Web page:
Structural Equations — or — Translating Theories into Models

My friend Adam Elkus recently asked what made Structural Equation Modeling (SEM) powerful for testing theories, besides the ability to test for null results.

This is my answer.

What I like about SEM is that it allows models to be created that better reflect theories than any other method I know. Other methods introduce a greater source of unmeasurable error — model error — than SEM, because those methods force you take your theories, translate them into another form, and then test those.

Take the example theory (which is crazy):

“While democracy exhibits substantial inertia — more democratic places stay more democratic, less democratic places stay less democratic — communication technology forces us to reshape our understandings of how democracy grows or declines. Within any community, the growth or decline in the strength of democratic institutions mediates outside international pressure entirely through smartphone connectivity.

“By strength of democratic institutions I mean such tings as average turn-over of political offices, number of political questions per year voters are asked to consider, the percentage of major editorials that our critical of government policy. By international pressure I mean UN resolutions that mention a country, statements by foreign ministers that reference a country, and number of applications for McDonalds franchise that were rejected. By smartphone connectivity I mean the fraction of the population that has smart-phones, the average number of web impressions per person to Wikipedia, and the average number of hours per day individuals spend playing Angry Birds.”

OK, let’s create the SEM for it. The generic measurement model for democracy, for time0 and time1 is (converted to a pseudo-Mplus language)

LATENT democracy0 (float);
MANIFEST democracy0 ONTO politicalTurnover0 (float); // [0...1]
MANIFEST democracy0 ONTO politicalQuestions0 (int); // [0...n]
MANIFEST democracy0 ONTO criticalEditorials0 (int); // [0..n]

LATENT democracy1 (float);
MANIFEST democracy1 ONTO politicalTurnover0 (float); // [0...1]
MANIFEST democracy1 ONTO politicalQuestions0 (int); // [0...n]
MANIFEST democracy1 ONTO criticalEditorials0 (int); // [0..n]

// … And

LATENT smartphoneConnectivity (float);
MANFIEST smartphoneConnectivity ONTO ownershipRate (float); // [0...1]
MANIFEST smartphoneConnectivity ONTO wikipediaRate (float); // [0...n]
MANIFEST smartphoneConnectivity ONTO angryBirds(float); // [0...24]

// AND

LATENT internationalPressure (float);
MANIFEST internationalPressure ONTO unResolutions(int); // [0...n]
MANIFEST internationalPressure ONTO fmCriticisms(int); // [0...n]
MANIFEST internationalPressure ONTO mcRejections(int); // [0...n]

// no time0, because we’re assuming that smartphoneConnectivity0 completely mediates the change in democratic trajectory, that isn’t the result of inertia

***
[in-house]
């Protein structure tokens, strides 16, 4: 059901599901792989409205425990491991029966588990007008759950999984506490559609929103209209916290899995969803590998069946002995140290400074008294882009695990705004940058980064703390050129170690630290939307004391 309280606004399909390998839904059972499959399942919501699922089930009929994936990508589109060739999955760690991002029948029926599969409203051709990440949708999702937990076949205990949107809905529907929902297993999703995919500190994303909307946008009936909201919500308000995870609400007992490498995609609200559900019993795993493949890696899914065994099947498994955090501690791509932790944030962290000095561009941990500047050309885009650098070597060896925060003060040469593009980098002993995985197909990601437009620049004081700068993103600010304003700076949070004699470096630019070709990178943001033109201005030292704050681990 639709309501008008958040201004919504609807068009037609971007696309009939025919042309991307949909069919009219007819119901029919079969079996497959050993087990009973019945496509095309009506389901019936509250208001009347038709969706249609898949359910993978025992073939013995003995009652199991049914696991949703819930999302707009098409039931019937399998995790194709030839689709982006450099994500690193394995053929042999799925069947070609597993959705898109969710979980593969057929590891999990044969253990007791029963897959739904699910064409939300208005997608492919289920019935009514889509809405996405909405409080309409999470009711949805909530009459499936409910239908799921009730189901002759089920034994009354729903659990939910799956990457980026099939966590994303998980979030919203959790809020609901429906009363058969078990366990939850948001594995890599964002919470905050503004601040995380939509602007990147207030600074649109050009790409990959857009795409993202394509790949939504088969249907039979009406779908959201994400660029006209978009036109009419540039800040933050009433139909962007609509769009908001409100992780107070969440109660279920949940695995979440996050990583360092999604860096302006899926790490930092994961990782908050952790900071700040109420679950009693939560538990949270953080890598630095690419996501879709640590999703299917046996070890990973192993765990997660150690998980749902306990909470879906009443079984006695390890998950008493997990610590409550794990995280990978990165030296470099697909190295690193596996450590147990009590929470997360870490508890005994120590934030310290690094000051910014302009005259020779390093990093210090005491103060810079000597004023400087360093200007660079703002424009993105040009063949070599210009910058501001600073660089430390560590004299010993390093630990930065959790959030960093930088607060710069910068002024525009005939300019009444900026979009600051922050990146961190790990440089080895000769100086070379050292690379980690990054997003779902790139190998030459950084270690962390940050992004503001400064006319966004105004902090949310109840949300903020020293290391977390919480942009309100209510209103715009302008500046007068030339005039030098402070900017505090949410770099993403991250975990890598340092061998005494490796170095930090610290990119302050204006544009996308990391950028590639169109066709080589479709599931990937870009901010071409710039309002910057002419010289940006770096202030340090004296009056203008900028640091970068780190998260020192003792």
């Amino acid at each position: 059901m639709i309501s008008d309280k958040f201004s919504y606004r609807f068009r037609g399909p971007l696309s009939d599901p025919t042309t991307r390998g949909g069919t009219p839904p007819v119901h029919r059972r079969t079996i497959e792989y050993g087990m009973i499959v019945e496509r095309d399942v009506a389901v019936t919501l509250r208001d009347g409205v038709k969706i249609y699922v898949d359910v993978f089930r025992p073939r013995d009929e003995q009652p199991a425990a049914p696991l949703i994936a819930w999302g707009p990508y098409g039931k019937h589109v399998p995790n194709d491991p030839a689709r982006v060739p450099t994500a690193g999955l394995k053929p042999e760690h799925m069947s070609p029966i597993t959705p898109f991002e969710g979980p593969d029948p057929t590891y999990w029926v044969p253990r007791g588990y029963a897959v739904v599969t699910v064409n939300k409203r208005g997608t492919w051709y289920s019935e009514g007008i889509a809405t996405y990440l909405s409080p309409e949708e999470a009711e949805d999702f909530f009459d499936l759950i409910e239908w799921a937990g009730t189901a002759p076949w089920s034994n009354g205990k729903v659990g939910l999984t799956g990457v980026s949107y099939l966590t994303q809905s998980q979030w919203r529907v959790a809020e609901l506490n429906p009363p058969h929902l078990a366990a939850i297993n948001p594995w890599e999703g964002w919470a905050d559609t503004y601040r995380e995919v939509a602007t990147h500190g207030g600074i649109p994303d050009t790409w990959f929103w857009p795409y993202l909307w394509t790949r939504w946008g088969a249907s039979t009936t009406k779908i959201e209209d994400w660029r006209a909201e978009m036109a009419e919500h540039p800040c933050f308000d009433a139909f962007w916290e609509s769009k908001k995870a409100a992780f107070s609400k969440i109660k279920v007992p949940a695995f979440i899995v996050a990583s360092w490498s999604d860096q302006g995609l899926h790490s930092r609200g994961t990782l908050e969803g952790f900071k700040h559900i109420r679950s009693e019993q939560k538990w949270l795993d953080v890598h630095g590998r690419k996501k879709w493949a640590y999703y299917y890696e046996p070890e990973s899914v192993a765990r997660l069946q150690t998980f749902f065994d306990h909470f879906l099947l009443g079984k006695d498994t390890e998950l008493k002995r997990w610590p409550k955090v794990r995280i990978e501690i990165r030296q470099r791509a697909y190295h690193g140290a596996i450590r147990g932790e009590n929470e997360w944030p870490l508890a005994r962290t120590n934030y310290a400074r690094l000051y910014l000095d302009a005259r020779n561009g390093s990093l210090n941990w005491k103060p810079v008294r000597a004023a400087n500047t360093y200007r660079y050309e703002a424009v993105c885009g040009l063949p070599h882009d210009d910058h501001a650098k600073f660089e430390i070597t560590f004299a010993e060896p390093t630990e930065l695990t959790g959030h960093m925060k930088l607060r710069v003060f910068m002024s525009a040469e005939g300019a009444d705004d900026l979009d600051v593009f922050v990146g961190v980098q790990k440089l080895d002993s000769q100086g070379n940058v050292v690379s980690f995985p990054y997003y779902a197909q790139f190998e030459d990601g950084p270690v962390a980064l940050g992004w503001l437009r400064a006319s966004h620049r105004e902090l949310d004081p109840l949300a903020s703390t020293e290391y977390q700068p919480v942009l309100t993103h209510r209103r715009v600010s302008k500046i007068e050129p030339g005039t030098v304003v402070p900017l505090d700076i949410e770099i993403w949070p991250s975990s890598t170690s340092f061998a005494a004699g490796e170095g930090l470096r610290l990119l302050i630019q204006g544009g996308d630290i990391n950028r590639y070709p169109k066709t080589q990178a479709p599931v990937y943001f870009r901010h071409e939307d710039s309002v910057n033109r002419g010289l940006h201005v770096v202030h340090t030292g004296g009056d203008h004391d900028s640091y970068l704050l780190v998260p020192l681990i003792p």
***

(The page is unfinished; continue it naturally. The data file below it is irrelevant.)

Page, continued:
// OK, now we’d create our latent model

democracy0 LOADS ON democracy1; // the inertia of democracy

internationalPressure LOADS ONTO smartphoneConnectivity; // … smartphones mediate international pressure..
smartphoneConnectivity LOADS ONTO democracy1; // .. onto democracy

Because SEM allows us to so faithfully translate the model of our theories into the model of code, we now have a serious question that isn’t obvious from the paragraph, but is more obvious when we’re in he process of writing down

Because you see your theory in “code” (or matrices if you insist on the algebraic way to do this, which I’ve only used for class), it makes assumptions or mistake jump our more. Like in the first draft of this email I said that smartphones mediate onto democracy, but I didn’t define what they mediated — hence the inclusion of international Pressure.

Using graphviz/dot, here is a picture of what our model “looks” like:


(A more common format is for a left to right flow of manifest predictor indicators, latent predictor factors, latent outcome factors, and manifest outcome indicators. The format above is chosen to fit well on my blog page, and impatience in taking time to make it look better.)

As I said, the theory’s crazy — but SEM allows that theory to be translated into a model that can be directly tested, and frees us from having to waste our time with hacks like ANOVA, multiple regression, or dead theory disconnected from reality.

Leave a Reply

Your email address will not be published. Required fields are marked *

You may use these HTML tags and attributes: <a href="" title=""> <abbr title=""> <acronym title=""> <b> <blockquote cite=""> <cite> <code> <del datetime=""> <em> <i> <q cite=""> <strike> <strong>